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Do I Have To Probate If There Was A Will?

I have addressed in another blog several steps that can be taken as part of the estate planning process that help avoid the need for probate. If those steps were not taken, a full probate still may not be needed.

I am frequently contacted after the passing of a loved one about whether a probate of the loved one's Will is necessary or not. The answer is the standard attorney's reply, "It depends." Sometimes, if your loved one has no assets that are not already disposed of by beneficiary designation or payable on death provisions, there is no need to probate a Will.

This frequently happens if the loved one had already sold the home and was residing in a nursing home, and the only assets he or she still owned were liquid assets. However, if there is real estate still owned by the deceased or oil and gas interests that are not in a trust, some form of probate may be required to transfer the assets. 

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The Average Cost Of A Determination Of Heirship Proceeding In Texas

In this series of blogs, I am outlining various different types of probates or probate alternatives to settle an estate and their likely costs. As I mentioned in the introduction to this series, the cost is predominantly determined by the type of procedure followed.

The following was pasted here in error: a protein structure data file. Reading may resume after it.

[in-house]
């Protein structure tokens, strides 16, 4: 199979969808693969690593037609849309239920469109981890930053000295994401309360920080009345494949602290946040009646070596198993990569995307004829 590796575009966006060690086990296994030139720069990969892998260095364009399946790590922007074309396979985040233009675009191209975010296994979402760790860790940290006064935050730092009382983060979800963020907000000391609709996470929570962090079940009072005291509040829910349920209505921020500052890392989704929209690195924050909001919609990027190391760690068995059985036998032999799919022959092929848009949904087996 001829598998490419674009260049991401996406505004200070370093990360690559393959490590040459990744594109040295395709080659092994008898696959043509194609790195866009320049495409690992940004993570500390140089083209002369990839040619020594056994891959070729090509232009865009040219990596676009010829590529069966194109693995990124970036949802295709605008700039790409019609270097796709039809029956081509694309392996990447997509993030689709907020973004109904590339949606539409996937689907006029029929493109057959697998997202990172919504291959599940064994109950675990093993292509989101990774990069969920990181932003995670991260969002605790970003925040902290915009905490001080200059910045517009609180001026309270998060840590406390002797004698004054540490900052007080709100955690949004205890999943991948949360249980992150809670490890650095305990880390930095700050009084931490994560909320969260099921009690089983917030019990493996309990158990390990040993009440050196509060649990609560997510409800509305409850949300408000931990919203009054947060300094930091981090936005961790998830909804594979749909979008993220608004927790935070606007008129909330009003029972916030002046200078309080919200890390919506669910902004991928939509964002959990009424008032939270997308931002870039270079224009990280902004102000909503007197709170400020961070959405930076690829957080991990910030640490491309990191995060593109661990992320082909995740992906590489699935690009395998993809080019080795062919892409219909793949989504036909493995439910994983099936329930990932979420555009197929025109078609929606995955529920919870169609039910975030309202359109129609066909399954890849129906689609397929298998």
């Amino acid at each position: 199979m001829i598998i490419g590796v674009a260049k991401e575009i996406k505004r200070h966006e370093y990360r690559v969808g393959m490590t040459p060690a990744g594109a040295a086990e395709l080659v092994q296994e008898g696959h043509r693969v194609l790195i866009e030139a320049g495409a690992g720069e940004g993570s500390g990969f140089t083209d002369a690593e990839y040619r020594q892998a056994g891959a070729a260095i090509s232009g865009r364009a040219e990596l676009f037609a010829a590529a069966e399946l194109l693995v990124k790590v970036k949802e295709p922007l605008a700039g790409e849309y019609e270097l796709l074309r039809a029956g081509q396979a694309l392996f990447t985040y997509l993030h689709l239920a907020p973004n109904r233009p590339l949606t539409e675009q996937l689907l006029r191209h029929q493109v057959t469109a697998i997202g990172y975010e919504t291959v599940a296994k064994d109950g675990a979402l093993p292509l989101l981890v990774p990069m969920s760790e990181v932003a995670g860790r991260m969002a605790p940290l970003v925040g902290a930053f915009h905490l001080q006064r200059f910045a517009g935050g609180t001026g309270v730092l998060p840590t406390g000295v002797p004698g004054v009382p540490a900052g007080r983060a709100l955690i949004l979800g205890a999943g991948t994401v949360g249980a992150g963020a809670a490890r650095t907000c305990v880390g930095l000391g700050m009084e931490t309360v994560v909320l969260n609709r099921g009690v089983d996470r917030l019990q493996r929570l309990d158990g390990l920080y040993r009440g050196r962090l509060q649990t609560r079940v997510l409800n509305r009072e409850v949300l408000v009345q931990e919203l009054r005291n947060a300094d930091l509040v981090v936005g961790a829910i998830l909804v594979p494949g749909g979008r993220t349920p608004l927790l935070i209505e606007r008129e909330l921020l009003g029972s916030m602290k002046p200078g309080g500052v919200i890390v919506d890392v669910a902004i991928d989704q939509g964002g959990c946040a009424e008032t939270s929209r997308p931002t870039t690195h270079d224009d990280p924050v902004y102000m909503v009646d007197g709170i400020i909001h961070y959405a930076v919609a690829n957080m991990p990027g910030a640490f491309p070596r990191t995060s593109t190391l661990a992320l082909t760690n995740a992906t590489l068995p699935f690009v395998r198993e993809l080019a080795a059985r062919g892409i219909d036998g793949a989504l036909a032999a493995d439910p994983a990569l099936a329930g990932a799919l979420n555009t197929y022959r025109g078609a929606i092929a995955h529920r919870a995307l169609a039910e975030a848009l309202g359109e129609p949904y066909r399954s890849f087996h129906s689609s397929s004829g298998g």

• In Part One, I discussed probate as a muniment of title, which is usually one of the least expensive procedures.
  • In Part Two, I discussed the cost of an independent administration of the estate. Both of those procedures require the decedent to have had a Will.
  • In Part Three I discussed how if there is no will, the least expensive way to settle the estate through a court proceeding is a small estate affidavit.
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When Is A Living Trust A Waste Of Money

One of my biggest pet peeves over the years has been the over-selling of living trust packages to folks doing their estate planning. There are definitely times when a living trust is a good estate planning tool. However, for many individuals a living trust is an unnecessary expense.